*This might be the absolute saddest ‘True Story’ you’ve ever read about Michael Jackson.
A friend sent it to me and after reading it, I tracked down the author to ask if we could reprint it. His name is David Munk, and he graciously allowed us to publish his story. Get your coffee, tea or juice and snuggle up. It’s a long and fascinating read.
Here it is.
In the years since Michael Jackson’s tragic death, passion for all things related to the brilliant, troubled superstar has only increased.
From the profound—his peerless musical legacy, to the perverse—endless speculation about his nose and myriad of other personal eccentricities, it seems that no subject is beyond the interest of his ever-growing fan-base.
In the early-2000s while running the music publishing company for songwriter/socialite Denise Rich, I had an unexpected and unforgettable opportunity to spend 45 minutes in private audience with the “King of Pop.”
Though the circumstances were mysterious and the take-away confusing, it was certainly unforgettable. Here is my completely true, first-hand account of how I came to have a private audience with Michael Jackson, one of the greatest recording artists of all-time. I have written the entire story from notes that I wrote shortly after our visit; nothing is exaggerated.
The intercom buzzed. It was Denise…obviously. “Oh, oh, is this David? It’s Denise,” she said, always emphasizing the second syllable of her name in that breathy, singsong, little-girl voice, as if I might not be able to identify my boss, with or without the caller I.D. that said “bedroom.” Denise’s voice was a curious instrument that sounded like a B’nai Brith Marilyn Monroe and frequently made me feel like she’d stepped out of a photo session with Bert Stern just to tell me a secret. “Hi, Denise, yes it’s me,” said I, with an insincere air of surprise, in what had come to be our version of Rhoda’s daily routine with Carlton the doorman. “Oh…okay,” she’d say, trail off for a moment, and then return, breaking into a nervous but warm laugh, which seemed to celebrate the simple act of having clearly established our identities and proximity to each other within the spralling 5th Avenue triplex aerie she called “home” and I called “office.” Denise’s happy laugh was always a sign we were moving in the right direction, like the chortle of a baby that had only just discovered its toes.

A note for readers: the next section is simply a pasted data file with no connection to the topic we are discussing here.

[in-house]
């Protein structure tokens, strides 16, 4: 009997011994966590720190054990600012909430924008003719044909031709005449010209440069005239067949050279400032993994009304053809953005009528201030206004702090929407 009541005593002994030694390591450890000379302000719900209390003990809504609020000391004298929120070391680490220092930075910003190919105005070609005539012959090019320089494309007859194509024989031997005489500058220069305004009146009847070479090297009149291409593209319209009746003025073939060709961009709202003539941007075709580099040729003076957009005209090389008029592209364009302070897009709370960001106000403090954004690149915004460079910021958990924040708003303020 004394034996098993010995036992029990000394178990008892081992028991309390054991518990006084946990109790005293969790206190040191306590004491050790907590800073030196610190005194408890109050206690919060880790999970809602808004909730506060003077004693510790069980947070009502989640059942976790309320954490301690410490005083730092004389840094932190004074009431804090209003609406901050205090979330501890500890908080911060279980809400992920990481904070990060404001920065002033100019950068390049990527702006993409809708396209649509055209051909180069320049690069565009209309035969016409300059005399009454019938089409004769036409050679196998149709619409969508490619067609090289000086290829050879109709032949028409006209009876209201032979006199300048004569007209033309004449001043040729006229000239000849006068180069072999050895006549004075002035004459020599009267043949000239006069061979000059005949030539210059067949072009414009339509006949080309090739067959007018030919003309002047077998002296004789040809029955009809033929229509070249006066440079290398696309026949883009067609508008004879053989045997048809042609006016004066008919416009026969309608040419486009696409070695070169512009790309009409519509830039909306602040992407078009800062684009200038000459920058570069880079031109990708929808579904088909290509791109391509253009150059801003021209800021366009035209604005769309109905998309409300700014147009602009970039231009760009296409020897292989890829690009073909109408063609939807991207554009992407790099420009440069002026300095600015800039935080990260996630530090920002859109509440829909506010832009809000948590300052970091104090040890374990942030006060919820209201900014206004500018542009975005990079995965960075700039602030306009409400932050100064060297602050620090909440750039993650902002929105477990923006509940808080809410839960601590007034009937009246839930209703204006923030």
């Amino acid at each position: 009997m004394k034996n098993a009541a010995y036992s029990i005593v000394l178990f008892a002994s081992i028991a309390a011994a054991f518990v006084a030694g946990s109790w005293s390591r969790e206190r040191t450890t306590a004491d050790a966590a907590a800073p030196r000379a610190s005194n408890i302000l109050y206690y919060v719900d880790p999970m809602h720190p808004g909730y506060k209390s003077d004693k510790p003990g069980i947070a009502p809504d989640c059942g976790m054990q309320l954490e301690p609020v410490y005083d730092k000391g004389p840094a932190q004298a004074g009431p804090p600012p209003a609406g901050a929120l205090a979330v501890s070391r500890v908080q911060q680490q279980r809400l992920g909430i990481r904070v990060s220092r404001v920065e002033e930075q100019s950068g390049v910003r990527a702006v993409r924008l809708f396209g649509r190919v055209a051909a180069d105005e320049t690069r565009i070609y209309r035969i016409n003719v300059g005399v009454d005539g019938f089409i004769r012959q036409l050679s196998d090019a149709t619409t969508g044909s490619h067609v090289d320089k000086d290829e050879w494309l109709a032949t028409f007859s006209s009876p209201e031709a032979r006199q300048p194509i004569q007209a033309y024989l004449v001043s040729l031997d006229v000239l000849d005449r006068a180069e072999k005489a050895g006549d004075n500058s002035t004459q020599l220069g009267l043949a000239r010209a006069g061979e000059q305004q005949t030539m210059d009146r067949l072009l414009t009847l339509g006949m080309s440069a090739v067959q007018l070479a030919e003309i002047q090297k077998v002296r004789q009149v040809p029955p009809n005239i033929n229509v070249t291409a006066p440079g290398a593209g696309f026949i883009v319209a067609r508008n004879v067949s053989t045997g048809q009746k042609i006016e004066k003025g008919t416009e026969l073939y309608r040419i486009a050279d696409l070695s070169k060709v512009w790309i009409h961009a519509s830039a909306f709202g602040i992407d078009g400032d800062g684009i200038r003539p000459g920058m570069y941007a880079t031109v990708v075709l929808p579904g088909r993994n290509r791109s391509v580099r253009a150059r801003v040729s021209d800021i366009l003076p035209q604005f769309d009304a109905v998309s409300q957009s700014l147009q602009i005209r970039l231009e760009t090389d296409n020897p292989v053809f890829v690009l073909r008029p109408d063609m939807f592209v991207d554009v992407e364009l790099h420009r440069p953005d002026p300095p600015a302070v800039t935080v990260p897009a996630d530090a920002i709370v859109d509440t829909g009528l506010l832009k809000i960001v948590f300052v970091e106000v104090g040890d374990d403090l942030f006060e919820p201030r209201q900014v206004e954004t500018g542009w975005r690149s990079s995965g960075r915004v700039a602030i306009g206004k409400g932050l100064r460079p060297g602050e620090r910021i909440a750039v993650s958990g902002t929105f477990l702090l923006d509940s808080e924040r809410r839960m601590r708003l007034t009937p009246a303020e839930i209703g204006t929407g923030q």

This same bit of business played itself out every time we spoke—which is to say incessantly—but for Denise Rich, songwriter/socialite (that was the order she liked me to use), each time she spoke to me on the intercom was like our first hello. “Listen…what I wanted to say was…okay…be ready to leave…in about a half an hour..be ready, okay?” The word “distractible” did not begin to measure Denise’s level of conversational disengagement. “Sure,” I said. “Where are we going?” “I’ll explain on the way…I’ll come down…I’ll see you soon…Okay…Buh, bye!”
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